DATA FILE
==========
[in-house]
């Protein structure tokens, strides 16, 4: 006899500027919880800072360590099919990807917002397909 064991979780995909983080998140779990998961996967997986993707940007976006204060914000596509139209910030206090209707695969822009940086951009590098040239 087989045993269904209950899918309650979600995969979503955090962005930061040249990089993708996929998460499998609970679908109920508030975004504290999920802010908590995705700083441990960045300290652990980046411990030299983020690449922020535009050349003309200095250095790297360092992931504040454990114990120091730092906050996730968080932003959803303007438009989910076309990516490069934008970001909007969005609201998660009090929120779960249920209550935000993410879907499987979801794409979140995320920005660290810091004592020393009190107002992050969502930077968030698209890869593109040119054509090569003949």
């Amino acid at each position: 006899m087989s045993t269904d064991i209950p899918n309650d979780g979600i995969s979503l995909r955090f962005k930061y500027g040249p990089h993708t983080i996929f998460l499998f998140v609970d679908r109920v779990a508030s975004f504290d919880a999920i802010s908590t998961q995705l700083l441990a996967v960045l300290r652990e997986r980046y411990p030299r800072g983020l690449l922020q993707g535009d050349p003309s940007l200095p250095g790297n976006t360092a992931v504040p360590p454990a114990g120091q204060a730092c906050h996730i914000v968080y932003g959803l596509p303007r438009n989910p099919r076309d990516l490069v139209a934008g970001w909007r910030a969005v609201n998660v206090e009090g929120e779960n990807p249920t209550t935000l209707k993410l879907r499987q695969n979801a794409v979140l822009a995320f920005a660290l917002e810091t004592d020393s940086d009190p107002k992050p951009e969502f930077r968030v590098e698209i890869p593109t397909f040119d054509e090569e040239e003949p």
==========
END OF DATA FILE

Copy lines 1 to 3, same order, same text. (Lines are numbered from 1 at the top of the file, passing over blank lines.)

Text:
[in-house]
């Protein structure tokens, strides 16, 4: 006899500027919880800072360590099919990807917002397909 064991979780995909983080998140779990998961996967997986993707940007976006204060914000596509139209910030206090209707695969822009940086951009590098040239 087989045993269904209950899918309650979600995969979503955090962005930061040249990089993708996929998460499998609970679908109920508030975004504290999920802010908590995705700083441990960045300290652990980046411990030299983020690449922020535009050349003309200095250095790297360092992931504040454990114990120091730092906050996730968080932003959803303007438009989910076309990516490069934008970001909007969005609201998660009090929120779960249920209550935000993410879907499987979801794409979140995320920005660290810091004592020393009190107002992050969502930077968030698209890869593109040119054509090569003949």
């Amino acid at each position: 006899m087989s045993t269904d064991i209950p899918n309650d979780g979600i995969s979503l995909r955090f962005k930061y500027g040249p990089h993708t983080i996929f998460l499998f998140v609970d679908r109920v779990a508030s975004f504290d919880a999920i802010s908590t998961q995705l700083l441990a996967v960045l300290r652990e997986r980046y411990p030299r800072g983020l690449l922020q993707g535009d050349p003309s940007l200095p250095g790297n976006t360092a992931v504040p360590p454990a114990g120091q204060a730092c906050h996730i914000v968080y932003g959803l596509p303007r438009n989910p099919r076309d990516l490069v139209a934008g970001w909007r910030a969005v609201n998660v206090e009090g929120e779960n990807p249920t209550t935000l209707k993410l879907r499987q695969n979801a794409v979140l822009a995320f920005a660290l917002e810091t004592d020393s940086d009190p107002k992050p951009e969502f930077r968030v590098e698209i890869p593109t397909f040119d054509e090569e040239e003949p």